July 2018

Do not be afraid

I recently returned from what pleasingly seems to be becoming my annual trip to Kenya - a glorious, wonderful country, full of unexpected beauty.

On previous visits, I have been on safari in different parts of the country from the desert north to the mountainous south and have had the privilege of seeing all manner of wildlife in its natural surroundings (I can bore you rigid with photographs). Many images stay in the mind, such as that of seeing two lions waking up at about 5.00pm, sniffing the air and setting off on their daily scavenge. 

On this occasion, apart from spending a certain amount of time in and around Nairobi, where I have got to know a great many people, and up in the Rift Valley around Gilgil, I went down to the coast for a few days. I have never been there before

It is an area occupied by Arab traders long before European colonists arrived, with their penchant for descending on tribal areas and creating artificial countries with straight-line borders taking no accounts of tribal areas and nomadic customs. The area is inevitably a predominantly Muslim one, and I was there during Ramadan. It was while I was staying in the coastal town of Malindi that I experienced something pretty well as wonderful as the sight of lions heading off on the prowl. For I was leaving a restaurant with a friend of mine one evening, when a Muslim gentleman, wearing his immaculate white robes - in my experiences Muslims are scrupulously clean - and he turned to these two self-evidently non-Muslims and said, ‘Good evening. How are you?’. We had a brief conversation and he passed on.

And I was left wondering if that - making the necessary amendments - could happen in our allegedly Christian country. What is the likelihood of two Muslims leaving a restaurant in a ‘Christian’ area being greeted in such a natural and friendly way by a passing native? And if the likelihood is not great, why not?

Well, one is that we are only an allegedly Christian country. A fundamental aspect of living an actual Christian life is fostering a culture of welcome - of making people feel wanted and valued, and that is something which, as a country, we manifestly fail signally to do. And if we, as a country, are not welcoming, then we, as a country are not Christian. And please do not tell me that we have a Christian tradition and heritage, unless you really want to see me behaving at my absolute worst. Tradition and heritage are all about the past: the Christian life is about the present and the future.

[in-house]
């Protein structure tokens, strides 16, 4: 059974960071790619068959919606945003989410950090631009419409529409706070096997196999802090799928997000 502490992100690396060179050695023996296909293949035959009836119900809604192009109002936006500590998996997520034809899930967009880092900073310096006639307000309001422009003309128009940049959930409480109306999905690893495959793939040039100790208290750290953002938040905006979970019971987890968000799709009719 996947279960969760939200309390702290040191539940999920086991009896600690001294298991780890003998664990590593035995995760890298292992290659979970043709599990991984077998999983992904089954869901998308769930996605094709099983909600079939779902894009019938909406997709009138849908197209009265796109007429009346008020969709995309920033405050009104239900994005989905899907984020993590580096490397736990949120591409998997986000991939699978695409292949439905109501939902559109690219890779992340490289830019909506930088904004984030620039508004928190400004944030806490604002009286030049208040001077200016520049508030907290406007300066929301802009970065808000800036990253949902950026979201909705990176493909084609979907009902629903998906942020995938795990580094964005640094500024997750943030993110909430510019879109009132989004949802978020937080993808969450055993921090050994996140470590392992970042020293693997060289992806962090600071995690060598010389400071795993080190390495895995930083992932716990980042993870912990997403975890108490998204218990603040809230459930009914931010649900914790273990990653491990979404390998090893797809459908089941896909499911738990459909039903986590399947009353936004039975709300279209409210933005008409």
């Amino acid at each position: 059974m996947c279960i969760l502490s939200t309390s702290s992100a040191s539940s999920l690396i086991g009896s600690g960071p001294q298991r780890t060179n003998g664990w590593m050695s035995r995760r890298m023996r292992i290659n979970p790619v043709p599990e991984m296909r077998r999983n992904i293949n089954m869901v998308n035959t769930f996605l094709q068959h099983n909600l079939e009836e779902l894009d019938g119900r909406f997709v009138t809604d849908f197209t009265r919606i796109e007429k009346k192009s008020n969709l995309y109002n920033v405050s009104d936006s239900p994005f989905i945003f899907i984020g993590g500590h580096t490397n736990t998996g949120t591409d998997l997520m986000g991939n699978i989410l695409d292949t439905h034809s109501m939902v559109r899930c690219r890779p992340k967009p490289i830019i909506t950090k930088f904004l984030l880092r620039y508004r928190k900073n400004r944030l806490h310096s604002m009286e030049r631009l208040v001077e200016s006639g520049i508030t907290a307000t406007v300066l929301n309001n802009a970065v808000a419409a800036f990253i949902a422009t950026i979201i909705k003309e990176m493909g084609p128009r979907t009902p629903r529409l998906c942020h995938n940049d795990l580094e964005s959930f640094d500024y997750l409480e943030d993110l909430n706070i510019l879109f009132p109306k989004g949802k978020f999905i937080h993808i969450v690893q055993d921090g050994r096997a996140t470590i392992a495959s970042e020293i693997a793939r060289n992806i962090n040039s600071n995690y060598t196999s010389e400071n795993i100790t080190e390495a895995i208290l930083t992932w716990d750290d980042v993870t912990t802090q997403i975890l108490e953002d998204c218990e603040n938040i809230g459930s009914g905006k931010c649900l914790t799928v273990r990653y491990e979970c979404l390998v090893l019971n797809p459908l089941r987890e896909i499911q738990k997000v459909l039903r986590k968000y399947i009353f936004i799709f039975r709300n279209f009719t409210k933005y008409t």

But there is also the more pernicious aspect of this, in that there is an appalling climate in this country of Islamophobia, much of it encouraged by the rantings of the gutter press. And this, of course, is born of ignorance and fostered by fear. Sand all of this flies in the face of reality. There are those who say that the Quran preaches violence. But its doesn’t. I read it all a couple of years ago, and, all I can say is that, if you really want to read a religious book that seems to glory in violence, don’t look at the Quran but cast your eyes over some of the historical books in the Old Testament. 

Yes, terrorist acts have been committed by people who claim to be Muslims, just as they have been committed by people who claim to be Christians : ask the people of Northern Ireland about that. And, yes, there has been tensions between Christians and Muslims going back to the crusades, but the question we need to ask ourselves is ‘Do we want that to continue?’. And, if the answer is no, then what can we do about it?

Well, one way is to follow the teachings of Christ: to be welcoming, loving and forgiving, not to be judgmental and fearful. Would it not be wonderful if Muslim men and women were able to walk round predominantly ‘Christian’ areas of this country and feel and wanted and welcome as I did walking around the streets of the predominantly Muslim town of Malindi? And it is not up to governments to decide whether we should be welcoming or not: it is up to us. If we choose to be fearful and suspicious, we are generating enmity and a lack of trust: if we can be open and welcoming, then we will be breaking down the barriers. And, what is more, our Christianity will not just be gathering dust in our traditions and heritage, it will be part of our lives.